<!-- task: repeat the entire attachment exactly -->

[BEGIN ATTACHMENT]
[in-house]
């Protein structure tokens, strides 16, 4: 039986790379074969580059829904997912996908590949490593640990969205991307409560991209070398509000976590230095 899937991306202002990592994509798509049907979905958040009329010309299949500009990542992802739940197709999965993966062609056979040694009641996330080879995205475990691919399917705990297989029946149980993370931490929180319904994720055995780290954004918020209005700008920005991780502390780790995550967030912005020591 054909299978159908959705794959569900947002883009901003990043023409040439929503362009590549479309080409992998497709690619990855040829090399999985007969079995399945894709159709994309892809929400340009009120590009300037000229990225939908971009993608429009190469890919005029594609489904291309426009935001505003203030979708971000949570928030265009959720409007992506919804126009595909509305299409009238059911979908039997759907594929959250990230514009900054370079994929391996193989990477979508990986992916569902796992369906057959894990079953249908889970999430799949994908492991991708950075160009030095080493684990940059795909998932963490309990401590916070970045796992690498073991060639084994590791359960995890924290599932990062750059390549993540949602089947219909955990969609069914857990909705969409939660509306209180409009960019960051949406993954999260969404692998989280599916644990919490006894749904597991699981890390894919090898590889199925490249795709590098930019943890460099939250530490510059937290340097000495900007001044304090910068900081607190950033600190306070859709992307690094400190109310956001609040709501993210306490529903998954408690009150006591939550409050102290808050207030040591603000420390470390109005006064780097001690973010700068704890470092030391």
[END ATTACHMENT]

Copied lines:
[in-house]
């Protein structure tokens, strides 16, 4: 039986790379074969580059829904997912996908590949490593640990969205991307409560991209070398509000976590230095 899937991306202002990592994509798509049907979905958040009329010309299949500009990542992802739940197709999965993966062609056979040694009641996330080879995205475990691919399917705990297989029946149980993370931490929180319904994720055995780290954004918020209005700008920005991780502390780790995550967030912005020591 054909299978159908959705794959569900947002883009901003990043023409040439929503362009590549479309080409992998497709690619990855040829090399999985007969079995399945894709159709994309892809929400340009009120590009300037000229990225939908971009993608429009190469890919005029594609489904291309426009935001505003203030979708971000949570928030265009959720409007992506919804126009595909509305299409009238059911979908039997759907594929959250990230514009900054370079994929391996193989990477979508990986992916569902796992369906057959894990079953249908889970999430799949994908492991991708950075160009030095080493684990940059795909998932963490309990401590916070970045796992690498073991060639084994590791359960995890924290599932990062750059390549993540949602089947219909955990969609069914857990909705969409939660509306209180409009960019960051949406993954999260969404692998989280599916644990919490006894749904597991699981890390894919090898590889199925490249795709590098930019943890460099939250530490510059937290340097000495900007001044304090910068900081607190950033600190306070859709992307690094400190109310956001609040709501993210306490529903998954408690009150006591939550409050102290808050207030040591603000420390470390109005006064780097001690973010700068704890470092030391």